To evaluate the diet of 7-year-old children by comparison with food-based dietary guidelines (FBDG) and reference values for nutrient intake.
Food and nutrient intake was assessed by 3 d weighed dietary records of 7-year-olds in six randomly chosen schools in Reykjavik, Iceland. Height and weight were measured. The diet of 165 children (62 % of sample) was evaluated by the Icelandic FBDG and the Nordic reference values (NRV) for nutrient intake.
Six randomly chosen schools in Reykjavik, Iceland.
The FBDG on fruits and vegetables was reached by less than 20 % of the children. A total of 52 % reached the FBDG to eat fish twice a week and 41 % to use vitamin D supplement. The FBDG on dairy was reached by 66 % of the children. Mean intake of SFA gave 13·9 % of the total energy intake (E%), which is higher than the NRV, 9·3E% of MUFA and 3·8E% of PUFA, both lower than the NRV (for all differences P < 0·001). Added sugar gave 12·1E%, which exceeds the upper level (P < 0·001). Fibre intake was 2·1 g/MJ and lower than the NRV (P < 0·001). Mean intake of micronutrients was above the recommended intake (RI), except for iodine, 109·0 μg/d, and vitamin D, 6·1 μg/d, which was lower than the RI (P = 0·006 and P < 0·001, respectively).
Fruit, vegetable, fish and dairy, as well as vitamin D supplement, need to be increased in the diet of 7-year-old children to reach the FBDG and the reference values for nutrient intake. Dietary changes to increase the quality of fat and carbohydrate are needed as well.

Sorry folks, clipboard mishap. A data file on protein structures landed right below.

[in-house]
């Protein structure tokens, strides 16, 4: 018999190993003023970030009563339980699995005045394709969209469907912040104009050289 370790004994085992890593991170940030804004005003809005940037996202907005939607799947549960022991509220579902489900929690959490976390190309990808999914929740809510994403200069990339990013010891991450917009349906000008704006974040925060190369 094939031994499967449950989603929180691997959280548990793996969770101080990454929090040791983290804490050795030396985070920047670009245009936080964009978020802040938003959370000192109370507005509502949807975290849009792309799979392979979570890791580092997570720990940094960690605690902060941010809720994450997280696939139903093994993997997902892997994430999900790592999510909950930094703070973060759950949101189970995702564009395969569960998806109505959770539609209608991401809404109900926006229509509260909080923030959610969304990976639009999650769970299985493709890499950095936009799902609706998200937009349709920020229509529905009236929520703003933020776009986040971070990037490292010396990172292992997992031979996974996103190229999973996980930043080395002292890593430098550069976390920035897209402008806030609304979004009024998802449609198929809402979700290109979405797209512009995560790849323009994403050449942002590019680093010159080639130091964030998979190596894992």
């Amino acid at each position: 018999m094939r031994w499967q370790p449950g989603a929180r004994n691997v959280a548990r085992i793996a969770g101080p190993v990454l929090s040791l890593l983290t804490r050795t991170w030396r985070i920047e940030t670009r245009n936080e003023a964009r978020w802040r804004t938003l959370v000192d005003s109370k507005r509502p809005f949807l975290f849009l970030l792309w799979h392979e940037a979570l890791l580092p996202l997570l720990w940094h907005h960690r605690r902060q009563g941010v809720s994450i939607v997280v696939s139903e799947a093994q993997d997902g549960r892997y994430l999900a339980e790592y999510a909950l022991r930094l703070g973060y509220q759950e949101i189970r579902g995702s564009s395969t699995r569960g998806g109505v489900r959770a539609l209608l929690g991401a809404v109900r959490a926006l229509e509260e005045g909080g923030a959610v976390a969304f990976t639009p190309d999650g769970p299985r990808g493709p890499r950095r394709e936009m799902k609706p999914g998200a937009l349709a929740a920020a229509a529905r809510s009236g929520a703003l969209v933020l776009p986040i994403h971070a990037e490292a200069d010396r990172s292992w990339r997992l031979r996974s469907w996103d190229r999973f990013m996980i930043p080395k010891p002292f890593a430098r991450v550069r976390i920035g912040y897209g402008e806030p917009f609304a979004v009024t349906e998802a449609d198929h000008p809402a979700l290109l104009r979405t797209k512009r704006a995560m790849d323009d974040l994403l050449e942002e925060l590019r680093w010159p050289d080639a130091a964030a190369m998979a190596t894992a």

To study the differences between children’s self-reports and parents’ reports on environmental determinants of fruit and vegetable intake among 11-year-old children in the European country with the lowest reported consumption. A second objective was to examine the observed variance in fruit and vegetable intake among the children.
A cross-sectional survey was performed in Iceland as a part of the Pro Children cross-Europe survey. Children’s usual fruit and vegetable intake and its determinants were assessed through self-reports from the children (n 963) and their parents’ reports.
Children reported lower availability and accessibility of fruits at home than did their parents, while the reports of children and parents for vegetables were more in agreement. A larger proportion of the observed variance in children’s fruit and vegetable intake could be explained by the child’s perception than by the parent’s perception of determinants. The strongest determinants for fruit and vegetable intake according to the children’s reports were availability at home, modelling, demanding family rule and knowledge of recommendations. The strongest modelling determinant for fruit was the father’s fruit intake while for vegetables it was eating vegetables together with the family.
Eleven-year-old children should be asked themselves what determines their fruit and vegetable intake. However, children reported determinants in the physical and social environment, of which the parents are a part, as an important determinant for their intake. Interventions aiming to increase fruit and vegetable intake among children must therefore target the parents.